The destiny of the created world is linked to our destiny, St. Paul writes in his Letter to the Romans, which we read today. “Creation awaits with eager expectation the revelation of the children of God.” It “groans in labor pains” until that day comes, when there will be a “new heaven and a new earth.” Creation wont be destroyed but made new. (Romans 8)
St. Paul’s message is also the message of the Apostles’ Creed: “I look forward to the resurrection of the body and the life of the world to come.” We look forward in hope, not in fear, to sharing in the glory of the resurrection of Jesus. We look forward to a world to come, in which the creation we know now shares in the glory we know then.
The deer approaching the Cross in the great mural in the church of St. John Lateran in Rome (above) are not just representatives of humanity thirsting for God. “Like the deer that longs for running streams, so my soul thirsts for you, my God.” (Psalm 4) The Spirit calls living creatures and inanimate creation to share in the promise made to us. Creation “groans” and shares in “the sufferings of the present time”, as it waits for the promise to be fulfilled.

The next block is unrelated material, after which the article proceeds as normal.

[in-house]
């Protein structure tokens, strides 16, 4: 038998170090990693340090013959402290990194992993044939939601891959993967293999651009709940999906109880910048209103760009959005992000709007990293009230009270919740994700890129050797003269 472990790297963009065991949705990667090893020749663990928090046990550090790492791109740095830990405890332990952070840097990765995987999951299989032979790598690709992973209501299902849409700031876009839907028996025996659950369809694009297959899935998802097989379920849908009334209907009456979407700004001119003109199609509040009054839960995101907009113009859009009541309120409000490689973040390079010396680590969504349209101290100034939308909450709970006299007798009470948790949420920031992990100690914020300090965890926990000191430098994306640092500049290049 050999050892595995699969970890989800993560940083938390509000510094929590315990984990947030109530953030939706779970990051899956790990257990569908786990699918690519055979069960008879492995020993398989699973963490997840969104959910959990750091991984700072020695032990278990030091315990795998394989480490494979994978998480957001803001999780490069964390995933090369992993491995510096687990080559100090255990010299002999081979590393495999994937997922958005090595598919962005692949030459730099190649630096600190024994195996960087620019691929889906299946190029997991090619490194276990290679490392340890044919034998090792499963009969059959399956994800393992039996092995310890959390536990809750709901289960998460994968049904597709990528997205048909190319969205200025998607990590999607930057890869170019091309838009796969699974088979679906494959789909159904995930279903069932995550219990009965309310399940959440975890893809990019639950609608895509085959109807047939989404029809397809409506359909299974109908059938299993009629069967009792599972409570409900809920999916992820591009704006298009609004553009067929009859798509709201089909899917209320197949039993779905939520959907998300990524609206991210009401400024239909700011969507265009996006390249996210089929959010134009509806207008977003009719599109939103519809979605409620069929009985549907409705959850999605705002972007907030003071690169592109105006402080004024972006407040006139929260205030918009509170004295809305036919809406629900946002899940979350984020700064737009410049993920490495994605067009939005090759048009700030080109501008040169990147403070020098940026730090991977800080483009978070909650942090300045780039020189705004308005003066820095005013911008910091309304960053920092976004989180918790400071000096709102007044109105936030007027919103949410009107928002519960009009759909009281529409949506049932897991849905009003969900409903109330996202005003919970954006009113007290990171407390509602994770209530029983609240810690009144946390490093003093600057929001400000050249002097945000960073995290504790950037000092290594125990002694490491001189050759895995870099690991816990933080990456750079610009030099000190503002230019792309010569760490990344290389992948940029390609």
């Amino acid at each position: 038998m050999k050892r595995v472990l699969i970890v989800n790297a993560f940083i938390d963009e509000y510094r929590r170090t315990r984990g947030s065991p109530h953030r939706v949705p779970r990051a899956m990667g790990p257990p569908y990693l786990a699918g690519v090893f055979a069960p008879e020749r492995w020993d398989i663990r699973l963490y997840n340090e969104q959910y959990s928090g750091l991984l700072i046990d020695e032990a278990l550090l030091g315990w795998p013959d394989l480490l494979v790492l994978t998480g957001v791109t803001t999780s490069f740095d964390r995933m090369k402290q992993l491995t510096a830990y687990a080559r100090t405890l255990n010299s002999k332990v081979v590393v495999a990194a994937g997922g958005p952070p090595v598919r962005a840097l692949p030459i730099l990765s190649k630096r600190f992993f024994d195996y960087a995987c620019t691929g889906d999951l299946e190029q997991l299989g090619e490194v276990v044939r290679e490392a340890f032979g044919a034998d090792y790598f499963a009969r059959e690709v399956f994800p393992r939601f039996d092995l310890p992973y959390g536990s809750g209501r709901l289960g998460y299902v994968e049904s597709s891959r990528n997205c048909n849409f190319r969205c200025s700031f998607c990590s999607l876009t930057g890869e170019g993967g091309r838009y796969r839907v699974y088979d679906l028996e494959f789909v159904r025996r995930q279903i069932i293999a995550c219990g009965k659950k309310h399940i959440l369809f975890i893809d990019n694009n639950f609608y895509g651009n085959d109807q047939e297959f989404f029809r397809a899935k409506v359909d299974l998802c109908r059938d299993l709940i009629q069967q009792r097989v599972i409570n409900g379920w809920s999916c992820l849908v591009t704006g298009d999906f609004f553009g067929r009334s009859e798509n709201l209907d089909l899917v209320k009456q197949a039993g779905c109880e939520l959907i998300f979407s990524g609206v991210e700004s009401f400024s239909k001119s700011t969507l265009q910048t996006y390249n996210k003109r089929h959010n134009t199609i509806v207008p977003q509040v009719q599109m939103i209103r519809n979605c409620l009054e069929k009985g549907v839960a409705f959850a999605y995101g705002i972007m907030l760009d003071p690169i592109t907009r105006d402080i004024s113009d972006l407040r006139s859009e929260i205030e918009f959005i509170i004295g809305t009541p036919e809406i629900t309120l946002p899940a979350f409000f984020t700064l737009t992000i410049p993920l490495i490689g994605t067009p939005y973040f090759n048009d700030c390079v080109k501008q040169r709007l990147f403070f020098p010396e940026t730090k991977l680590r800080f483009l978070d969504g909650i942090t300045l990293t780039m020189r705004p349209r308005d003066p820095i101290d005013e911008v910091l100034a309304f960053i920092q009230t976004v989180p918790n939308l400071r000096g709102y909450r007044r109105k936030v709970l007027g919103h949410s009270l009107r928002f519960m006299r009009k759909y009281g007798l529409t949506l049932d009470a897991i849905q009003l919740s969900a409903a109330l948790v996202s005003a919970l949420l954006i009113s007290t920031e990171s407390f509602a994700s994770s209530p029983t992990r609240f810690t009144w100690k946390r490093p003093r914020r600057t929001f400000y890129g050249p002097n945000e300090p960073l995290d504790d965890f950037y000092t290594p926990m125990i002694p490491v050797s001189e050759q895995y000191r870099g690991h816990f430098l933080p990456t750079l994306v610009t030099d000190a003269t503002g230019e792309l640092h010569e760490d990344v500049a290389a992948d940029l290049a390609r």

The Jewish scriptures, especially the psalms, recognize God’s promise to creation and often invite it to join us in praising our Creator:
“Cry out with joy, all the earth.
Serve the Lord with gladness.
Come before him singing for joy.” (Psalm 100)
In his Letter to the Romans Paul does not just proclaim a basic credal faith, he applies it to a challenging question Jewish-Christians and Roman converts were trying to resolve: what is the place of Jewish law and tradition in Christianity. If Paul was writing to Americans, Europeans, Asians today, wouldn’t he expand on the place of creation, so crucial to our world today? That’s what you do with basic faith; you let it light the darkness of your time.